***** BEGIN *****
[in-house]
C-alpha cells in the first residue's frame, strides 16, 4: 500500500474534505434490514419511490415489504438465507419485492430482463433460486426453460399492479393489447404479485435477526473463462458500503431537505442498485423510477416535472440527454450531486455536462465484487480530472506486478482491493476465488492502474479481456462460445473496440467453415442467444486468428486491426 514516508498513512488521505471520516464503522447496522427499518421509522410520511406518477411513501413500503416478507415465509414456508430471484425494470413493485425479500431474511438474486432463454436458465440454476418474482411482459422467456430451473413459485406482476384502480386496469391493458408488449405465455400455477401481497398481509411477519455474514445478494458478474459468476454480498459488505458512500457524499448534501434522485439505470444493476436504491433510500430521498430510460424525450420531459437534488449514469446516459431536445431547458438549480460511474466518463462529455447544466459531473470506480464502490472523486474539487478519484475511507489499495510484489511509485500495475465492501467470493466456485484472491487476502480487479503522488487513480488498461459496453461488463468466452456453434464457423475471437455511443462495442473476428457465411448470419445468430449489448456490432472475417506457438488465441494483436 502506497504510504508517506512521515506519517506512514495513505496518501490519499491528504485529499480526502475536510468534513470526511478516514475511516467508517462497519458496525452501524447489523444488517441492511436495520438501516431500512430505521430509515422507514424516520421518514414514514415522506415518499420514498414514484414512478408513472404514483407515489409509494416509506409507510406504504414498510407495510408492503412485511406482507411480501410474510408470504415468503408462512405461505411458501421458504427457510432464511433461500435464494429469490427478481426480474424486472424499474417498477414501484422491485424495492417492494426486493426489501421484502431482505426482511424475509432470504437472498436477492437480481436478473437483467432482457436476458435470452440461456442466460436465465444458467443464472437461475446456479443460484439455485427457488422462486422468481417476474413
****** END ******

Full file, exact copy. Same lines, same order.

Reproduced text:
[in-house]
C-alpha cells in the first residue's frame, strides 16, 4: 500500500474534505434490514419511490415489504438465507419485492430482463433460486426453460399492479393489447404479485435477526473463462458500503431537505442498485423510477416535472440527454450531486455536462465484487480530472506486478482491493476465488492502474479481456462460445473496440467453415442467444486468428486491426 514516508498513512488521505471520516464503522447496522427499518421509522410520511406518477411513501413500503416478507415465509414456508430471484425494470413493485425479500431474511438474486432463454436458465440454476418474482411482459422467456430451473413459485406482476384502480386496469391493458408488449405465455400455477401481497398481509411477519455474514445478494458478474459468476454480498459488505458512500457524499448534501434522485439505470444493476436504491433510500430521498430510460424525450420531459437534488449514469446516459431536445431547458438549480460511474466518463462529455447544466459531473470506480464502490472523486474539487478519484475511507489499495510484489511509485500495475465492501467470493466456485484472491487476502480487479503522488487513480488498461459496453461488463468466452456453434464457423475471437455511443462495442473476428457465411448470419445468430449489448456490432472475417506457438488465441494483436 502506497504510504508517506512521515506519517506512514495513505496518501490519499491528504485529499480526502475536510468534513470526511478516514475511516467508517462497519458496525452501524447489523444488517441492511436495520438501516431500512430505521430509515422507514424516520421518514414514514415522506415518499420514498414514484414512478408513472404514483407515489409509494416509506409507510406504504414498510407495510408492503412485511406482507411480501410474510408470504415468503408462512405461505411458501421458504427457510432464511433461500435464494429469490427478481426480474424486472424499474417498477414501484422491485424495492417492494426486493426489501421484502431482505426482511424475509432470504437472498436477492437480481436478473437483467432482457436476458435470452440461456442466460436465465444458467443464472437461475446456479443460484439455485427457488422462486422468481417476474413